In early October, President Biden announced actions to use his executive power to further decriminalize marijuana and offer a pardon for prior Federal offenses for simple possession. Meanwhile on Capitol Hill, ta long delayed action on the issue of cannabis and the banking sector may finally be addressed.

The bill, called the SAFE Banking Act, has passed the House of Representatives a whopping seven times, only to die in the Senate. But Senate Majority Leader Chuck Schumer (D-NY) recently gave advocates new hope when he said Congress is getting “very close” to finding consensus on a marijuana bill that would include a range of provisions, including banking.

The banking provisions are meant to address the fact that cannabis is still illegal at the federal level; the bill would bar regulators from punishing financial institutions for providing services to a "legitimate" cannabis-related business. It has long been a key cause for retiring Rep. Ed Perlmutter (D-CO) and he recently told the Hill newspaper that there’s “a lot of activity” around the effort at the moment.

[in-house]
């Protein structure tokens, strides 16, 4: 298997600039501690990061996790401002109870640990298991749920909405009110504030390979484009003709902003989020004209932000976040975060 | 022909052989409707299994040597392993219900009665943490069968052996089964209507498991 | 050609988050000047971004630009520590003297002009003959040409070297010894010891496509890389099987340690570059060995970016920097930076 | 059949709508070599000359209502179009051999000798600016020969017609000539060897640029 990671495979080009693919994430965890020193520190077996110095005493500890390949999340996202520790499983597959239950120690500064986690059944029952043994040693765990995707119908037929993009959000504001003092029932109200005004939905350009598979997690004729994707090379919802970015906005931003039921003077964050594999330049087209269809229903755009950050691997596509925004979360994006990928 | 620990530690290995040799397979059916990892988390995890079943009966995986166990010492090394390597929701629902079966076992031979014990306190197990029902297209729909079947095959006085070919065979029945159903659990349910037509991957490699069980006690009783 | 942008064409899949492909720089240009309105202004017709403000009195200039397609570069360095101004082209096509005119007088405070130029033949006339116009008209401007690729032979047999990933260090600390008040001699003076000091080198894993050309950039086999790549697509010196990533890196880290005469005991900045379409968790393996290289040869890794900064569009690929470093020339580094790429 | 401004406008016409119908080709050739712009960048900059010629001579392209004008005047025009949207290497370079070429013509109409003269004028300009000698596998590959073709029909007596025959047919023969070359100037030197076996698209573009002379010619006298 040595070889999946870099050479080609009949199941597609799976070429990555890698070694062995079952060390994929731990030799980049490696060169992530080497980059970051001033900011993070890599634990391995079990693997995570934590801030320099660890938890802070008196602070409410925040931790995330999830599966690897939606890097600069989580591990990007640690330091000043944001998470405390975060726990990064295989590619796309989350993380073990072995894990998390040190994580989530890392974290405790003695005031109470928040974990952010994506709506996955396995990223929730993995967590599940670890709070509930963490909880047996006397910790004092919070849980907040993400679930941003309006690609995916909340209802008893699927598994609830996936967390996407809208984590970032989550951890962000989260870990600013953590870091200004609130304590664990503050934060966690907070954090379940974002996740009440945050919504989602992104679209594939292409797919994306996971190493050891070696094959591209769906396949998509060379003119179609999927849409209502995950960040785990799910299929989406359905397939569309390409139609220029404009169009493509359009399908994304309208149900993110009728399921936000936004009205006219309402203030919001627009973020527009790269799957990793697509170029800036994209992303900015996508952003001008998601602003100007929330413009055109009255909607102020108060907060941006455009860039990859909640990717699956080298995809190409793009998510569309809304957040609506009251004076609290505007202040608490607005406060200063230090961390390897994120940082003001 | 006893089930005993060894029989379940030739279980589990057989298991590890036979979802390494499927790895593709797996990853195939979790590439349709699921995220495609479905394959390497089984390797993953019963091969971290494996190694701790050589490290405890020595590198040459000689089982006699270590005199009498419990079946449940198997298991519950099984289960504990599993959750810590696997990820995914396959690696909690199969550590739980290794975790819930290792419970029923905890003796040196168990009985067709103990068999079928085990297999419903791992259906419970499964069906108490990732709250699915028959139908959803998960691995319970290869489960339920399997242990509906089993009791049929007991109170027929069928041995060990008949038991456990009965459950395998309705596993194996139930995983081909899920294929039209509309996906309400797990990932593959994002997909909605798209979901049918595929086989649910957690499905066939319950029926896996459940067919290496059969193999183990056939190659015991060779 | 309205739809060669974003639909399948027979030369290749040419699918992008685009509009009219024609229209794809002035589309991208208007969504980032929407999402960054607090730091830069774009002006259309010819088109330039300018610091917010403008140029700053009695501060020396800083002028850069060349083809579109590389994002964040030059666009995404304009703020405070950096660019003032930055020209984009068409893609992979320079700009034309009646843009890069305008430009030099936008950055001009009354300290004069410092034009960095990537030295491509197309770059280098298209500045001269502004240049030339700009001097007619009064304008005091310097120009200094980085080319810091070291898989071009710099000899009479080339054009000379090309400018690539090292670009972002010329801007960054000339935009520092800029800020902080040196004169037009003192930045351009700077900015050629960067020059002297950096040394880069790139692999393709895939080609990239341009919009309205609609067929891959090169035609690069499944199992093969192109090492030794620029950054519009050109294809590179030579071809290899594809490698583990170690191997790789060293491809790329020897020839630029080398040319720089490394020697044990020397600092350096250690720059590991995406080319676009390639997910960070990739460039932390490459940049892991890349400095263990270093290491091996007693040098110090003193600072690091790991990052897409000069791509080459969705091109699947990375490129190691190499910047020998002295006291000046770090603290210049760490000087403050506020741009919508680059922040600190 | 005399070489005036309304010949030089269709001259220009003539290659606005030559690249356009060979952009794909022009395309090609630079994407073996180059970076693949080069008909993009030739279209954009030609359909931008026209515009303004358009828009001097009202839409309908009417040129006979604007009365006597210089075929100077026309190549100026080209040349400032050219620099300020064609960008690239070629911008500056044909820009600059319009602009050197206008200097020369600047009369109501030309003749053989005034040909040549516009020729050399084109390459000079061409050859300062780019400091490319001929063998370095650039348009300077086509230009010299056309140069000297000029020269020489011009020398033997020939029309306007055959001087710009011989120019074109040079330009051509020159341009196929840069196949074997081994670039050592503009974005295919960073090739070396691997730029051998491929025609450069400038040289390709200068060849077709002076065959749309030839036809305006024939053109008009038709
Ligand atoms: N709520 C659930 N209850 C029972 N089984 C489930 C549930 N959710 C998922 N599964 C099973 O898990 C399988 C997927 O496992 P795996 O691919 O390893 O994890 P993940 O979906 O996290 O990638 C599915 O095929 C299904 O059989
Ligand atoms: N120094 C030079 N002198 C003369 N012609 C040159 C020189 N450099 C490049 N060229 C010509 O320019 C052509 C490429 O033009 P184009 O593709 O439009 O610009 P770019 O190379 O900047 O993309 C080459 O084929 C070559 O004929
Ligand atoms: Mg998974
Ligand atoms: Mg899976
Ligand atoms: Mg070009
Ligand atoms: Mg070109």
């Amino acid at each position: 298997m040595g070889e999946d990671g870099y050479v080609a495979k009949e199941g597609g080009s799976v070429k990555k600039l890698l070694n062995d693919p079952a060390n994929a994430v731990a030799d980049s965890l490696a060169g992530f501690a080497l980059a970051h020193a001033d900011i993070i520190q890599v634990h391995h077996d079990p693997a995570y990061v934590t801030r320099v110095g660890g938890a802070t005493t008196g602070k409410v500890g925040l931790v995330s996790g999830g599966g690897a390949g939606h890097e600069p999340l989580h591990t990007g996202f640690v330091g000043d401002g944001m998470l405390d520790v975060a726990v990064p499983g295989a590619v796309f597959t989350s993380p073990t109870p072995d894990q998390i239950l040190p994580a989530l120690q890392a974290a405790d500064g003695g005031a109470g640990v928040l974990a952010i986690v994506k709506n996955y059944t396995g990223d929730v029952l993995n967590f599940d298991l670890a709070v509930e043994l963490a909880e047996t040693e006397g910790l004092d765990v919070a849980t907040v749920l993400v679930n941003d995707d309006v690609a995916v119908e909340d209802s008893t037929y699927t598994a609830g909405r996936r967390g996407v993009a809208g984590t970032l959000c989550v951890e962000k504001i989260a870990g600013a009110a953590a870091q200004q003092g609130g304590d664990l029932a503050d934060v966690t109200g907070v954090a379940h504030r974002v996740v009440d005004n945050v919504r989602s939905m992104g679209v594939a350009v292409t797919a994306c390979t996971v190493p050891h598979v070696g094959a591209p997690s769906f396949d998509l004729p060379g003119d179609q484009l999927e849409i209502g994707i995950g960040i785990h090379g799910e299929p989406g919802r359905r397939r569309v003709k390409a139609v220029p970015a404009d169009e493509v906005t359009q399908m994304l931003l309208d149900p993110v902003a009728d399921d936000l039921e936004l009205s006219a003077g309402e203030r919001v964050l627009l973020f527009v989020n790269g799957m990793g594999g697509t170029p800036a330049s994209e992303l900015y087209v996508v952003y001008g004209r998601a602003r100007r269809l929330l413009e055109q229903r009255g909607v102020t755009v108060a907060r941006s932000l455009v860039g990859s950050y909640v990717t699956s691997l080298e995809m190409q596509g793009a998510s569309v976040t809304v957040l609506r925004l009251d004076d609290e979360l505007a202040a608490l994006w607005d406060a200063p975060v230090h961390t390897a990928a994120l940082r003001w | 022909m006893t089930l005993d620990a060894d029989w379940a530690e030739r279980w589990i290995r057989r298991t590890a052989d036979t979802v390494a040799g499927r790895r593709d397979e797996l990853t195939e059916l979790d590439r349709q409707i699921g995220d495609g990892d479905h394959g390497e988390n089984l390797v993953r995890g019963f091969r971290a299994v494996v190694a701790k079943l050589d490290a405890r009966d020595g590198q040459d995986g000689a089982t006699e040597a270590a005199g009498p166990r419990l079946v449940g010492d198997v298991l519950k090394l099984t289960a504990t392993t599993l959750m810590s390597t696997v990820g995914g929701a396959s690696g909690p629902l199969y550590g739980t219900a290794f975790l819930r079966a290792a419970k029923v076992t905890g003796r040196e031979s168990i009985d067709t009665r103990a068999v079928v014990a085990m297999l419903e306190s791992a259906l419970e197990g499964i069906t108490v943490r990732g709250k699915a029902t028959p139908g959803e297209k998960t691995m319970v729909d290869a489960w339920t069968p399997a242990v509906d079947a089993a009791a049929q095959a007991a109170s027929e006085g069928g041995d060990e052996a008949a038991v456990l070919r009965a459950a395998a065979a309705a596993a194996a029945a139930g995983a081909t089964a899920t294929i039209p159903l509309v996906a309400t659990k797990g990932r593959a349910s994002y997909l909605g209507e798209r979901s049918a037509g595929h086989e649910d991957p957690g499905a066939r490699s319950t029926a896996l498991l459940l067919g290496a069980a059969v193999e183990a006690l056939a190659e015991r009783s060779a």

In the past, the cannabis banking efforts have been blocked by Senate Democrats who are eager for a broader bill with Sen. Cory Booker (D-NJ) in the past vowing “lay myself down” to block efforts to pass the marijuana banking legislation before larger cannabis reform. But the recent signal from Schumer is heartening activists. They think a consensus bill could be in the offing—Booker recently said there’s a “good chance” Congress will be able to reach a deal soon.

While polls have consistently shown that there is widespread support for federal marijuana legalization, the immediate term prospects of decriminalizing it at the federal level remain unclear. Lawmakers are still working to find a coalition of Democrats that can ally with Republicans, who are increasingly beginning to talk about legalization as well.

This post has been updated.

Ben Werschkul is a Washington correspondent for Yahoo Finance.